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Wednesday, May 24, 2006

Business Networking is Moving from the Boardroom to the Chatroom

Boston, MA (PRWEB) May 18, 2006 -- Businesswomen are trending towards choosing e-mail over the telephone to network, with online social networking emerging quickly as a tool for business development, according to a new DowntownWomensClub.com survey that was designed to spot the networking and technology trends of businesswomen.

The DowntownWomensClub.com 2006 Online Networking Survey: “High Tech or Not High Tech, That is Our Question,” reveals attitudes and evolving trends about technology and online networking across three generations of businesswomen – Baby Boomers, Generation X and Generation Y. The survey of more than 1,000 working women was conducted in January. In-person networking is still the most common networking method for women from all three generations, with 90 percent of Boomers at the lead. The telephone was the second preferred method for Boomers. However, networking via e-mail outpaced the telephone for Gen X and Gen Y (70 percent for e-mail vs. 60 percent for telephone among Gen X; 65 percent vs. 60 percent for Gen Y).

Gen Y showed the strongest preference for using online social networks as a networking tool, preferring it even more than online communities dedicated exclusively to professional networking. Gen Y claimed more than double the ratio of Gen X and Boomers in this category (28% v. the other two at 11%). On the other hand, about 20 percent of Boomers and Gen Xers find value in online professional networks.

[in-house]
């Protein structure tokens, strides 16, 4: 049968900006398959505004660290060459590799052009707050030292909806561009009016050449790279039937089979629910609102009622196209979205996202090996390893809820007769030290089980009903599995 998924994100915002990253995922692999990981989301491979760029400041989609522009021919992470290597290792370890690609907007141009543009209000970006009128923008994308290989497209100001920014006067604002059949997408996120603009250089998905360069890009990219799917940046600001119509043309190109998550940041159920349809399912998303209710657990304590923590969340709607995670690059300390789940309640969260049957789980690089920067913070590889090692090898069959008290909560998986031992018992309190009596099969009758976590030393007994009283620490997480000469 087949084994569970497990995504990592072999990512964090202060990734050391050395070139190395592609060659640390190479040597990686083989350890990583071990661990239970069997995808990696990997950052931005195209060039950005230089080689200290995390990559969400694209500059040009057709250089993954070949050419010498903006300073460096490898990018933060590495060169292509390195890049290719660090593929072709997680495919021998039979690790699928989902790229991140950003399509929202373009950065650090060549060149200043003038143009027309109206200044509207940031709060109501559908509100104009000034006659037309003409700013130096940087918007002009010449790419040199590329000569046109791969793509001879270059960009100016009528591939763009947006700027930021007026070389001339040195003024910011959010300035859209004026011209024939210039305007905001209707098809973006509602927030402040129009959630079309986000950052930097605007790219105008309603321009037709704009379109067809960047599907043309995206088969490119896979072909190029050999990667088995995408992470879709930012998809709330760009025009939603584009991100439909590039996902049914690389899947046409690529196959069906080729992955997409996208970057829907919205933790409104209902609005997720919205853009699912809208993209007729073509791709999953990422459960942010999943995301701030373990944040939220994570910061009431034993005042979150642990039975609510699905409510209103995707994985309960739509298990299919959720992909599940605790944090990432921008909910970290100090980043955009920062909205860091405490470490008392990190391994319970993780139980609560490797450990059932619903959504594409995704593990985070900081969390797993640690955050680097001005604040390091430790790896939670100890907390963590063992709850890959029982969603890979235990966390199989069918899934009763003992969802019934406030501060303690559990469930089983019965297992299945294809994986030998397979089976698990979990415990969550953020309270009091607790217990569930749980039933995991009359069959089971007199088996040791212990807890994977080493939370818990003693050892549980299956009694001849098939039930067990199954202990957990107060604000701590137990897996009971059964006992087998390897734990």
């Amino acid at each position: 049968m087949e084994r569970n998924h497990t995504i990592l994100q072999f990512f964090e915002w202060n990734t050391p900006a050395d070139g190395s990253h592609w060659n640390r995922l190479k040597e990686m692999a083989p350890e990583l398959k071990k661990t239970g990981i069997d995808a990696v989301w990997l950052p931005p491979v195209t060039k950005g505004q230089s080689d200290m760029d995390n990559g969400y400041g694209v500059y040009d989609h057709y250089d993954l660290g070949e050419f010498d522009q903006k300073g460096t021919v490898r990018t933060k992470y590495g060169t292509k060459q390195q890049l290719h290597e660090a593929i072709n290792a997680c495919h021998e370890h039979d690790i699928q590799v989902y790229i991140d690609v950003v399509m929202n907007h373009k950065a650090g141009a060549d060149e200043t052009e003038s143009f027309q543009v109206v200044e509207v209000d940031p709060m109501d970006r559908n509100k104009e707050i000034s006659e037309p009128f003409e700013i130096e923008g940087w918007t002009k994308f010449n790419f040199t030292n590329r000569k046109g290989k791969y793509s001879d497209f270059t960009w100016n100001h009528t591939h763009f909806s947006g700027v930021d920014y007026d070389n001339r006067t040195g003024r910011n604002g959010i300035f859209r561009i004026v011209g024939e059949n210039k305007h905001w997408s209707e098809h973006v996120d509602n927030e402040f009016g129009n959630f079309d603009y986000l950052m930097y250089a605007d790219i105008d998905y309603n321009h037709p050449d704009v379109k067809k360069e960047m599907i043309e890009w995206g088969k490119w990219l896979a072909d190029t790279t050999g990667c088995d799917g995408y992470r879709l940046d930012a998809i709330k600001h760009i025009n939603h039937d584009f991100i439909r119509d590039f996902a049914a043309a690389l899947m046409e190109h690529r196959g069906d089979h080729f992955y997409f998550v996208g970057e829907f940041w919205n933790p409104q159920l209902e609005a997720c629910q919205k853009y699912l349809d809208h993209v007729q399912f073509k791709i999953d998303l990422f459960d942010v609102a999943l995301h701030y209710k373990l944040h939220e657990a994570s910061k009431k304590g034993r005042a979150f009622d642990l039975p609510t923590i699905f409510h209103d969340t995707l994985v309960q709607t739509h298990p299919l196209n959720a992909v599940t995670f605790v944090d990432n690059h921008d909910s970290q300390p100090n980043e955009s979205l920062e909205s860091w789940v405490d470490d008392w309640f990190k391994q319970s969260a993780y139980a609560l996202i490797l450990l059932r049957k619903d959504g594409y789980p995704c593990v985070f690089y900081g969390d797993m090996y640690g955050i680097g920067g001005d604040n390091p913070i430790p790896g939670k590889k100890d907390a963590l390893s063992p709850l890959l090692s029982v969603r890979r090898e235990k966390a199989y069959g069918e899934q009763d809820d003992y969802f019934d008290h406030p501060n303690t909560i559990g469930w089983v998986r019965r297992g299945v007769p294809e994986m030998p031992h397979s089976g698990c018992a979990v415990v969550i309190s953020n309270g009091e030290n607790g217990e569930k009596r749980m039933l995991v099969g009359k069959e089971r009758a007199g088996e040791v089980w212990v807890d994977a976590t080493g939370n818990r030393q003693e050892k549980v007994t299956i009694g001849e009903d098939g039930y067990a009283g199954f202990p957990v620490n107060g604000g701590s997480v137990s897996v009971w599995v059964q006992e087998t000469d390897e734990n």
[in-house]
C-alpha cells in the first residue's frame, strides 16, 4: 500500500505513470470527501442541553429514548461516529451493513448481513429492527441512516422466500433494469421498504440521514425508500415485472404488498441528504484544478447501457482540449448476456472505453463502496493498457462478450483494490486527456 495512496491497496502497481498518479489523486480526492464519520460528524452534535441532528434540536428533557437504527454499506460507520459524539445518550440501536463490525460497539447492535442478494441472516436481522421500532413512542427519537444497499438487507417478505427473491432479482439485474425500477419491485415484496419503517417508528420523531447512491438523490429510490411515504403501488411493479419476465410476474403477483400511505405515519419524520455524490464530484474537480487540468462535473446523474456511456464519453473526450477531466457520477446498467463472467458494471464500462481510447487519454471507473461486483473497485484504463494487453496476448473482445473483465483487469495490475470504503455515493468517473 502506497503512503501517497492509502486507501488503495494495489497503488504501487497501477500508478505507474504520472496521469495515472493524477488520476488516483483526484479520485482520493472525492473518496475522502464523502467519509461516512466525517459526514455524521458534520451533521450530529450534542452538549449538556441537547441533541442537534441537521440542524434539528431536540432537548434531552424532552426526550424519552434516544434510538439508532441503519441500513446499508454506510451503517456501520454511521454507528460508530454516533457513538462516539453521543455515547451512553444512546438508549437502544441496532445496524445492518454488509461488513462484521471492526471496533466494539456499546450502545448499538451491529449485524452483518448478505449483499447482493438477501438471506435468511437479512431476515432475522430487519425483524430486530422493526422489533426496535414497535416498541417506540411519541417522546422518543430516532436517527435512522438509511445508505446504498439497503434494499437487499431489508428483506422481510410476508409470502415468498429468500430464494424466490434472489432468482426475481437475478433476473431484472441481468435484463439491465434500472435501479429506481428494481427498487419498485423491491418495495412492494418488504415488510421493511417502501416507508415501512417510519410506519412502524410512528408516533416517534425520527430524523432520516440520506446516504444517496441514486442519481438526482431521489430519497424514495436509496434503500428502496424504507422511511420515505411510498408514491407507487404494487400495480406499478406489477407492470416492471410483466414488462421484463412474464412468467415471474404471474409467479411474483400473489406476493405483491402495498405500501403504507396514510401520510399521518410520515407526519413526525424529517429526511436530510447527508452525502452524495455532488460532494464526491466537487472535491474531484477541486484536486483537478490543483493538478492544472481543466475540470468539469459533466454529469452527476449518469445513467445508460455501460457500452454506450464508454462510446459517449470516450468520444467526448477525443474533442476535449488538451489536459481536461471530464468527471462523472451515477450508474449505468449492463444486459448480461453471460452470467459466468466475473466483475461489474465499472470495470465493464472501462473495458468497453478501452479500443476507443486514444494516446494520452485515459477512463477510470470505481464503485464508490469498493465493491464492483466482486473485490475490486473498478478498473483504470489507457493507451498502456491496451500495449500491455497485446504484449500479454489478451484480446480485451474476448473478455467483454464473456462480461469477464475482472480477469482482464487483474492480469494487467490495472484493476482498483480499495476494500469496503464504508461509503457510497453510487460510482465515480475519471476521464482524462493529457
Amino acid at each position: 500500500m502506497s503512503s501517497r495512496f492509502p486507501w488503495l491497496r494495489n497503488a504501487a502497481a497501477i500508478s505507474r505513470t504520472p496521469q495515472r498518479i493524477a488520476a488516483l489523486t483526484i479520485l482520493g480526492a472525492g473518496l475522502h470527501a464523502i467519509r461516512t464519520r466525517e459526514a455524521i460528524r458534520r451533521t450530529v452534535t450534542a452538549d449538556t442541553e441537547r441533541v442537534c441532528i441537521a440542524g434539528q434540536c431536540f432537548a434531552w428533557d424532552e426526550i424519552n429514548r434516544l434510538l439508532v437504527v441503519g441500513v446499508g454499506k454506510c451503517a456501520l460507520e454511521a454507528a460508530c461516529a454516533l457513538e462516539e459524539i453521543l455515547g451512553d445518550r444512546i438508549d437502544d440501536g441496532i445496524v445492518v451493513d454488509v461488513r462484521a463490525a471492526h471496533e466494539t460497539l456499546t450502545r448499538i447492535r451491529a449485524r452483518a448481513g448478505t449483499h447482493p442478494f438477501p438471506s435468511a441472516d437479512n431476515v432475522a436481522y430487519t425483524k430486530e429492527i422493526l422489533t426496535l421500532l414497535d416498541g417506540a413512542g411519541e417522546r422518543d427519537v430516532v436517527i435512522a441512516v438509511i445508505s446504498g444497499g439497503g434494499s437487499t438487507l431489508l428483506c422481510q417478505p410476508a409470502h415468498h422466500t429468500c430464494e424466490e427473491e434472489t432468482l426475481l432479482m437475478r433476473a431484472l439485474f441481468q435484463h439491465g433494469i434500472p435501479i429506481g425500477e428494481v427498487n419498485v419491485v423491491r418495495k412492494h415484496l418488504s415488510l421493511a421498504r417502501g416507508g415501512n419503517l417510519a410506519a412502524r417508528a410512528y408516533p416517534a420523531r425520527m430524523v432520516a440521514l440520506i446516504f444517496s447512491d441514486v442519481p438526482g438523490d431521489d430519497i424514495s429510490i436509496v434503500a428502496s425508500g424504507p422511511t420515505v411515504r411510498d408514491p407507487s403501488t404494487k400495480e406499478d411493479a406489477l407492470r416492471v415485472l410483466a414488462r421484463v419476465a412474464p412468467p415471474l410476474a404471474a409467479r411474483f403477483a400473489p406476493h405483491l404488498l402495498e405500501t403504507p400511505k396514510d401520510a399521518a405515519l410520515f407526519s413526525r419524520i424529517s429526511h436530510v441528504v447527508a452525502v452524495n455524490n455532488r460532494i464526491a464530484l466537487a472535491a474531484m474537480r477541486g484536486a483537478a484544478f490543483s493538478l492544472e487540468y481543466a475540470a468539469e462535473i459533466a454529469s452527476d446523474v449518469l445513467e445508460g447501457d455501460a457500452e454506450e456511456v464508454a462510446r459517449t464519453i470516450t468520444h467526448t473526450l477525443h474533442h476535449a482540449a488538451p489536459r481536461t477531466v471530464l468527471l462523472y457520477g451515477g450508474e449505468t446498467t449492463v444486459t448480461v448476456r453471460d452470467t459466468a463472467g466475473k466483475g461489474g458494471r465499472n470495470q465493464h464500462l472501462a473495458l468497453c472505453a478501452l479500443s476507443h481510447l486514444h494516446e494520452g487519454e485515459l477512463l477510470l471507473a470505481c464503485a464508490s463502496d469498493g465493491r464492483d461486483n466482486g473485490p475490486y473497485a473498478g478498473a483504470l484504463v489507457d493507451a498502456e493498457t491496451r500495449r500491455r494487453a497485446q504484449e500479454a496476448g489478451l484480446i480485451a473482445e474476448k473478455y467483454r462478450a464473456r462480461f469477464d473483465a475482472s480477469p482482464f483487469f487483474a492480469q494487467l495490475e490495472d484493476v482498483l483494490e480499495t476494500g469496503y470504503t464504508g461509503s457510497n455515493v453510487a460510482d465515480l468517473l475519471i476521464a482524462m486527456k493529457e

According to the survey, respondents prefer online networking for its time management options. The top five reasons to network online are time efficiency (71 percent), the ability to multitask (49 percent), 24/7 availability (47 percent), the ability to network with multiple contacts simultaneously (35 percent), and no need to travel (29 percent).

“Our survey demonstrates that businesswomen of all generations like the ease of networking at their convenience – what DowntownWomensClub.com calls ’networking-to-go,’” says Diane Danielson, founder, DowntownWomensClub.com. “And while in-person meetings are still beneficial, ‘Clicks and Mix’, as we call the combination of off- and on-line networking, offers the balance working women demand,” she continues.

The relative anonymity of online networking cut both ways in the survey. The 41 percent of respondents who said they do not network online listed the top two reasons as “too impersonal” or “can’t leverage personality or image.” However, that anonymity appealed to the 29 percent of online users who said “I’m more gutsy online.” The younger the respondents, the more likely they were to say they were “gutsier” networking online, with percentages rising from 12 percent of Boomers, to 17 percent of Gen Xers, to 25 percent of Gen Ys.

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Top online networking sites include: LinkedIn, MySpace, Ryze, Tribe.net.

1 comment:

Dan McComb said...

To that list I would add Biznik - a business networking community specifically designed to bridge the gap between strictly offline and strictly online business networking. [Full disclosure: I'm one of the co-founders of Biznik]. The problem with strictly online networking is that it's difficult to develop trust, so I totally agree with your "clicks and mix" approach, and it's what we're emphasizing with Biznik, which started a year ago in Seattle and is slowly going worldwide. The 12th-most-popular blog on the Internet, Lifehacker.com, recently called Biznik "an interesting alternative to LinkedIn."

http://www.biznik.com